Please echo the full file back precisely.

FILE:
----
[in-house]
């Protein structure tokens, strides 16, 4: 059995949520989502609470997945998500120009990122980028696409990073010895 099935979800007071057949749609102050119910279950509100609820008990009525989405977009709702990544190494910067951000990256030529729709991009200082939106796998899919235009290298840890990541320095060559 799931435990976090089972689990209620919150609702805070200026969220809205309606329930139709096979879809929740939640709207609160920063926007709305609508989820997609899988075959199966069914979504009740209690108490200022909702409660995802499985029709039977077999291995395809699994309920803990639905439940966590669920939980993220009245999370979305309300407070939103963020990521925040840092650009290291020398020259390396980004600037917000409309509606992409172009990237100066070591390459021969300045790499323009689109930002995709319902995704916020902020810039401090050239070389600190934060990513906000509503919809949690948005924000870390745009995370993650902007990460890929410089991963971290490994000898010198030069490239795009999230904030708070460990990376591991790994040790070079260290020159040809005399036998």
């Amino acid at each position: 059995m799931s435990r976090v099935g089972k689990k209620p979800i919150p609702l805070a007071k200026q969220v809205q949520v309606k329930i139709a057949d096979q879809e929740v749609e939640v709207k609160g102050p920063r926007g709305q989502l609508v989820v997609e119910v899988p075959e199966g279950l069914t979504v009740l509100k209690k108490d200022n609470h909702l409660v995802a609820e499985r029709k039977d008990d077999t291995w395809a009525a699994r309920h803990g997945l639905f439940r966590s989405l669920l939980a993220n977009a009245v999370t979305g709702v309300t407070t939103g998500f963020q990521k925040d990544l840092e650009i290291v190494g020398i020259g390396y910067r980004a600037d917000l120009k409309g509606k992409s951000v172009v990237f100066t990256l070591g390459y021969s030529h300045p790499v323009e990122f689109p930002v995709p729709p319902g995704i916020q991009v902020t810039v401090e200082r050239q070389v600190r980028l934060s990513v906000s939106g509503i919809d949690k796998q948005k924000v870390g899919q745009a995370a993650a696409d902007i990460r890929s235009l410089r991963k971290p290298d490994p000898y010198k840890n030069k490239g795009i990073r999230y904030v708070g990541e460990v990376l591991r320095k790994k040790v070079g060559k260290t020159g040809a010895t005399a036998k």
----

[in-house]
């Protein structure tokens, strides 16, 4: 059995949520989502609470997945998500120009990122980028696409990073010895 099935979800007071057949749609102050119910279950509100609820008990009525989405977009709702990544190494910067951000990256030529729709991009200082939106796998899919235009290298840890990541320095060559 799931435990976090089972689990209620919150609702805070200026969220809205309606329930139709096979879809929740939640709207609160920063926007709305609508989820997609899988075959199966069914979504009740209690108490200022909702409660995802499985029709039977077999291995395809699994309920803990639905439940966590669920939980993220009245999370979305309300407070939103963020990521925040840092650009290291020398020259390396980004600037917000409309509606992409172009990237100066070591390459021969300045790499323009689109930002995709319902995704916020902020810039401090050239070389600190934060990513906000509503919809949690948005924000870390745009995370993650902007990460890929410089991963971290490994000898010198030069490239795009999230904030708070460990990376591991790994040790070079260290020159040809005399036998």
């Amino acid at each position: 059995m799931s435990r976090v099935g089972k689990k209620p979800i919150p609702l805070a007071k200026q969220v809205q949520v309606k329930i139709a057949d096979q879809e929740v749609e939640v709207k609160g102050p920063r926007g709305q989502l609508v989820v997609e119910v899988p075959e199966g279950l069914t979504v009740l509100k209690k108490d200022n609470h909702l409660v995802a609820e499985r029709k039977d008990d077999t291995w395809a009525a699994r309920h803990g997945l639905f439940r966590s989405l669920l939980a993220n977009a009245v999370t979305g709702v309300t407070t939103g998500f963020q990521k925040d990544l840092e650009i290291v190494g020398i020259g390396y910067r980004a600037d917000l120009k409309g509606k992409s951000v172009v990237f100066t990256l070591g390459y021969s030529h300045p790499v323009e990122f689109p930002v995709p729709p319902g995704i916020q991009v902020t810039v401090e200082r050239q070389v600190r980028l934060s990513v906000s939106g509503i919809d949690k796998q948005k924000v870390g899919q745009a995370a993650a696409d902007i990460r890929s235009l410089r991963k971290p290298d490994p000898y010198k840890n030069k490239g795009i990073r999230y904030v708070g990541e460990v990376l591991r320095k790994k040790v070079g060559k260290t020159g040809a010895t005399a036998k």